Art Theft: One Of The Most Fascinating and Famous Cases in History



Art theft is an ancient and complicated crime. When you look at the some of the most popular cases of art thefts in history, you see completely planned operations that include art dealerships, art fakers, mobsters, ransoms, and countless dollars. Here you can check out some of the most well-known cases of art theft in the history.

The First Theft:
The very first recorded case of art theft remained in 1473, when 2 panels of altarpiece of the Last Judgment by the Dutch painter Hans Memling were taken. While the triptych was being transferred by ship from the Netherlands to Florence, the ship was attacked by pirates who took it to the Gdansk cathedral in Poland. Nowadays, the piece is shown at the National Museum in Gdansk where it was recently moved from the Basilica of the Assumption.

One Of The Most Famous Theft:
The most well-known story of art theft involves among the most popular paintings in the world and one of the most popular artists in history as a suspect. In the night of August 21, 1911, the Mona Lisa was stolen from the Louver. Right after, Pablo Picasso was jailed and questioned by the cops, but was released rapidly.

It turned out that the 30 × 21 inch painting was taken by one of the museum staff members by the name of Vincenzo Peruggia, who merely carried it hidden under his coat. The crime was carefully conducted by a well-known con guy, Eduardo de Valfierno, who was sent by an art faker who intended to make copies and sell them as if they were the initial painting.

While Yves Chaudron, the art faker, was hectic developing copies for the popular masterpiece, Mona Lisa was still hidden at Peruggias apartment or condo. After two years in which Peruggia did not speak with Chaudron, he attempted to make the very best out of his stolen excellent. Ultimately, Peruggia was caught by the police while attempting to sell the painting to an art dealer from Florence, Italy. The Mona Lisa was gone back to the Louver in 1913.

The Biggest Theft in the USA:
The most significant art theft in United States occurred at the Isabella Stewart Gardner Museum. On the night of March 18, 1990, a group of thieves using police uniforms got into the museum and took thirteen paintings whose collective worth was approximated at around 300 million dollars. The burglars took 2 paintings and one print by Rembrandt, and works of Vermeer, Manet, Degas, Govaert Flinck, along with a French and a Chinese artifact.

As of yet, none of the paintings have been found and the case is still unsolved. According to recent reports, the FBI are examining the possibility that the Boston Mob together with French art dealers are connected to the crime.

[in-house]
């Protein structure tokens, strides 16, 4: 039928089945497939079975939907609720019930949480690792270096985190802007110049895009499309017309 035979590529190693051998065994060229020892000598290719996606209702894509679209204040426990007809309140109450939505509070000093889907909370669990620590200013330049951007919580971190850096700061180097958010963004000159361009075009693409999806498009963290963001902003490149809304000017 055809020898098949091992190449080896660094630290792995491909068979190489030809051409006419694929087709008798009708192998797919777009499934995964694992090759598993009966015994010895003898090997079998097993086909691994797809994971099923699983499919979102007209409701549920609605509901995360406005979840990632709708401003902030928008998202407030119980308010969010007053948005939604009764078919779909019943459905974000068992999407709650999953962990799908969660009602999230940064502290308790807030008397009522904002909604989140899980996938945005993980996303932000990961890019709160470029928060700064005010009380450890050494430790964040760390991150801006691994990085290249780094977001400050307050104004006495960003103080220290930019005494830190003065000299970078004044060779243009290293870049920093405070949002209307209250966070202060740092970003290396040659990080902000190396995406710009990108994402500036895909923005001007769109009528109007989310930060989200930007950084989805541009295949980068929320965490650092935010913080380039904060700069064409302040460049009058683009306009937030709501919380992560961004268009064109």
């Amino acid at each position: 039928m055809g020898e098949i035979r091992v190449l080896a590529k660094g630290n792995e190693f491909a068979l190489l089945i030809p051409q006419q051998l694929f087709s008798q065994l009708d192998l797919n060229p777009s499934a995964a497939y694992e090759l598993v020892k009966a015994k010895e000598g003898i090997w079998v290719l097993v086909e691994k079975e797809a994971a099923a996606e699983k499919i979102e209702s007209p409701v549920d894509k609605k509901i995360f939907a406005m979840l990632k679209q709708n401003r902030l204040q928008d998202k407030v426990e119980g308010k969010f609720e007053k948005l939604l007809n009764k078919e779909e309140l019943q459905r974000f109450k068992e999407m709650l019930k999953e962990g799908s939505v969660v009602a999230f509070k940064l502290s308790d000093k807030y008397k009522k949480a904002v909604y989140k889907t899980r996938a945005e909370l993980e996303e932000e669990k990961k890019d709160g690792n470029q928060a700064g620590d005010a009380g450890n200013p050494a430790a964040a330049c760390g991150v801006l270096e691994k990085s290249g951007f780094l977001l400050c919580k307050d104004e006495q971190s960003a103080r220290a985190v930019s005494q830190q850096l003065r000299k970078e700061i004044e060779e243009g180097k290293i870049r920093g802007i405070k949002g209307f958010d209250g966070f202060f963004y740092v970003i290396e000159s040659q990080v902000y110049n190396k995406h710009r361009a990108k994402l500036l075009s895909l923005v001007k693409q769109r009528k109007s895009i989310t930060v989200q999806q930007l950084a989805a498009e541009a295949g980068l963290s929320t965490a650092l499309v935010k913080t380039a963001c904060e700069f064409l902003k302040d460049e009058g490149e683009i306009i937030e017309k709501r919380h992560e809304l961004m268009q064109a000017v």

The Scream:
The painting by Edvard Munchs, The Scream, is probably the most sought after painting by art thieves in history. It has been taken two times and was just recently recovered. In 1994, throughout the Winter Season Olympics in Lillehammer, Norway, The Scream was stolen from an Oslo gallery by 2 thieves who broke through an open window, set off the alarm and left a note saying: thanks for the bad security.

3 months later on, the holders of the painting approached the Norwegian Government with an offer: 1 https://www.youtube.com/playlist?list=PLNxmDR0Lf7eKav0Z4XkSZcWl9N4D2c9qa million dollars ransom for Edvard Munchs The Scream. The Federal government declined the deal, however the Norwegian cops worked together with the British Police and the Getty Museum to arrange a sting operation that restored the painting to where it belongs.

While Museum officials waiting for the thieves to demand ransom money, reports declared that both paintings were burned to conceal evidence. Eventually, the Norwegian cops found the two paintings on August 31, 2006 but the realities on how they were recuperated are not known.


When you look at the some of the most well-known cases of art thefts in history, you see thoroughly prepared operations that involve art dealerships, art fakers, mobsters, ransoms, and millions of dollars. The most well-known story of art theft involves one of the most popular paintings in the world and one of the most well-known artists in history as a suspect. The criminal offense was carefully performed by a well-known con man, Eduardo de Valfierno, who was sent out by an art faker who intended to make copies and offer them as if they were the original painting.

Ultimately, Peruggia was caught by the cops while trying to offer the painting to an art dealer from Florence, Italy. The painting by Edvard Munchs, The Scream, is most likely the most looked for after painting by art thieves in history.

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